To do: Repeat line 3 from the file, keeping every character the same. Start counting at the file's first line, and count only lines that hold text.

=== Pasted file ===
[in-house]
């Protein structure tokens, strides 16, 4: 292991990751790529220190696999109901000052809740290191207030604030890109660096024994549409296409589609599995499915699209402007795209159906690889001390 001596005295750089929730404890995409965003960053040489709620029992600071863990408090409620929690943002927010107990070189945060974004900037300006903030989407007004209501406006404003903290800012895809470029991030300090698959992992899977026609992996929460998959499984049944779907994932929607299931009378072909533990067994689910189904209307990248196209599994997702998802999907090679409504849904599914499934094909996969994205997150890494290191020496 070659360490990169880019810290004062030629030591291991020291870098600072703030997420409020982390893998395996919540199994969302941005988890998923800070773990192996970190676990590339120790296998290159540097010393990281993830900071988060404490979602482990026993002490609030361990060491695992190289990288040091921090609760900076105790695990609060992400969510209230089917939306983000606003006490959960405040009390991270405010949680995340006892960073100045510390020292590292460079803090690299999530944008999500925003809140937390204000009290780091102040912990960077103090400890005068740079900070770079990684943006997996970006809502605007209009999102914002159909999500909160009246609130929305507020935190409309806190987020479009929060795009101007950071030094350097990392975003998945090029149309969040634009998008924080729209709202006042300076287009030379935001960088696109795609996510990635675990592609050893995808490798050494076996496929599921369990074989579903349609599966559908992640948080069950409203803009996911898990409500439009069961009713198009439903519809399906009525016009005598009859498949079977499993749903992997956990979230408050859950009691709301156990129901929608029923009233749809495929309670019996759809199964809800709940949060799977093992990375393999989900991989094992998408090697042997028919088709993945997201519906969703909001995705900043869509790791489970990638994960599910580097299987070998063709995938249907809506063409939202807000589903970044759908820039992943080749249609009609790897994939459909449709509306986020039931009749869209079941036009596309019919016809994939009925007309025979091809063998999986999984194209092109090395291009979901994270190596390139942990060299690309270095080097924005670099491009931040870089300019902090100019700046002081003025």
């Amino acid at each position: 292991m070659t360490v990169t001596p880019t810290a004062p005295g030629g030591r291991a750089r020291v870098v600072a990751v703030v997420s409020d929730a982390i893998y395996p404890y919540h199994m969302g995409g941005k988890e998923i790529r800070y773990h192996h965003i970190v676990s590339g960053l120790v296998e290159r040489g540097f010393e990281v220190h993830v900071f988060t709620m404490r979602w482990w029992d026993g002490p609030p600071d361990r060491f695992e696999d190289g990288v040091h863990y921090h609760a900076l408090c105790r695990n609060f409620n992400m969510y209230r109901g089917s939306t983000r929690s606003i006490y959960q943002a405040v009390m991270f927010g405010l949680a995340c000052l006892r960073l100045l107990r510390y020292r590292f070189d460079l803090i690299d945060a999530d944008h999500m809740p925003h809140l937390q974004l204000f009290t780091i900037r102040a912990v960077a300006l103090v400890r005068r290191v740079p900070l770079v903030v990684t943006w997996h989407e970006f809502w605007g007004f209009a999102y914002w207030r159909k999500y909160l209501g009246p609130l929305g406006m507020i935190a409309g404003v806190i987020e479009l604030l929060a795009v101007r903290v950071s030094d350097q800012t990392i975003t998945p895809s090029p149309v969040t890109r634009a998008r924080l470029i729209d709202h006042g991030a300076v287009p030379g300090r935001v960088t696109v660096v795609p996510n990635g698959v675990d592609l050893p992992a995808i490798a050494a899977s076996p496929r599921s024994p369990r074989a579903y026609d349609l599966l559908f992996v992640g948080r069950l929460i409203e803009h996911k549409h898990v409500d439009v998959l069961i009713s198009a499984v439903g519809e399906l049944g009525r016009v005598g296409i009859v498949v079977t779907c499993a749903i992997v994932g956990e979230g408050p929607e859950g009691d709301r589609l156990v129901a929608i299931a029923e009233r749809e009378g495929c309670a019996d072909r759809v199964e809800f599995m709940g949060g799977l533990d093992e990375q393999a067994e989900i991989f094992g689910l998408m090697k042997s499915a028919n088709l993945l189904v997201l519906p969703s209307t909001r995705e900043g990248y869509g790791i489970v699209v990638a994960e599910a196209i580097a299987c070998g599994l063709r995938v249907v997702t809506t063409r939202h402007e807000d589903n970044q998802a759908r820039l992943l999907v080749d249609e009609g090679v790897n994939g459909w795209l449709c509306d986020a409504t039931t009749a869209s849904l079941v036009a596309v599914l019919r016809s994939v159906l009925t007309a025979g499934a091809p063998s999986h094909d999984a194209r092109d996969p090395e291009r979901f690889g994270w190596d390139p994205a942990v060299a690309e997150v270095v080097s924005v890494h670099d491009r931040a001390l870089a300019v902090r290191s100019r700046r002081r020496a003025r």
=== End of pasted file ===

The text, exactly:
């Amino acid at each position: 292991m070659t360490v990169t001596p880019t810290a004062p005295g030629g030591r291991a750089r020291v870098v600072a990751v703030v997420s409020d929730a982390i893998y395996p404890y919540h199994m969302g995409g941005k988890e998923i790529r800070y773990h192996h965003i970190v676990s590339g960053l120790v296998e290159r040489g540097f010393e990281v220190h993830v900071f988060t709620m404490r979602w482990w029992d026993g002490p609030p600071d361990r060491f695992e696999d190289g990288v040091h863990y921090h609760a900076l408090c105790r695990n609060f409620n992400m969510y209230r109901g089917s939306t983000r929690s606003i006490y959960q943002a405040v009390m991270f927010g405010l949680a995340c000052l006892r960073l100045l107990r510390y020292r590292f070189d460079l803090i690299d945060a999530d944008h999500m809740p925003h809140l937390q974004l204000f009290t780091i900037r102040a912990v960077a300006l103090v400890r005068r290191v740079p900070l770079v903030v990684t943006w997996h989407e970006f809502w605007g007004f209009a999102y914002w207030r159909k999500y909160l209501g009246p609130l929305g406006m507020i935190a409309g404003v806190i987020e479009l604030l929060a795009v101007r903290v950071s030094d350097q800012t990392i975003t998945p895809s090029p149309v969040t890109r634009a998008r924080l470029i729209d709202h006042g991030a300076v287009p030379g300090r935001v960088t696109v660096v795609p996510n990635g698959v675990d592609l050893p992992a995808i490798a050494a899977s076996p496929r599921s024994p369990r074989a579903y026609d349609l599966l559908f992996v992640g948080r069950l929460i409203e803009h996911k549409h898990v409500d439009v998959l069961i009713s198009a499984v439903g519809e399906l049944g009525r016009v005598g296409i009859v498949v079977t779907c499993a749903i992997v994932g956990e979230g408050p929607e859950g009691d709301r589609l156990v129901a929608i299931a029923e009233r749809e009378g495929c309670a019996d072909r759809v199964e809800f599995m709940g949060g799977l533990d093992e990375q393999a067994e989900i991989f094992g689910l998408m090697k042997s499915a028919n088709l993945l189904v997201l519906p969703s209307t909001r995705e900043g990248y869509g790791i489970v699209v990638a994960e599910a196209i580097a299987c070998g599994l063709r995938v249907v997702t809506t063409r939202h402007e807000d589903n970044q998802a759908r820039l992943l999907v080749d249609e009609g090679v790897n994939g459909w795209l449709c509306d986020a409504t039931t009749a869209s849904l079941v036009a596309v599914l019919r016809s994939v159906l009925t007309a025979g499934a091809p063998s999986h094909d999984a194209r092109d996969p090395e291009r979901f690889g994270w190596d390139p994205a942990v060299a690309e997150v270095v080097s924005v890494h670099d491009r931040a001390l870089a300019v902090r290191s100019r700046r002081r020496a003025r």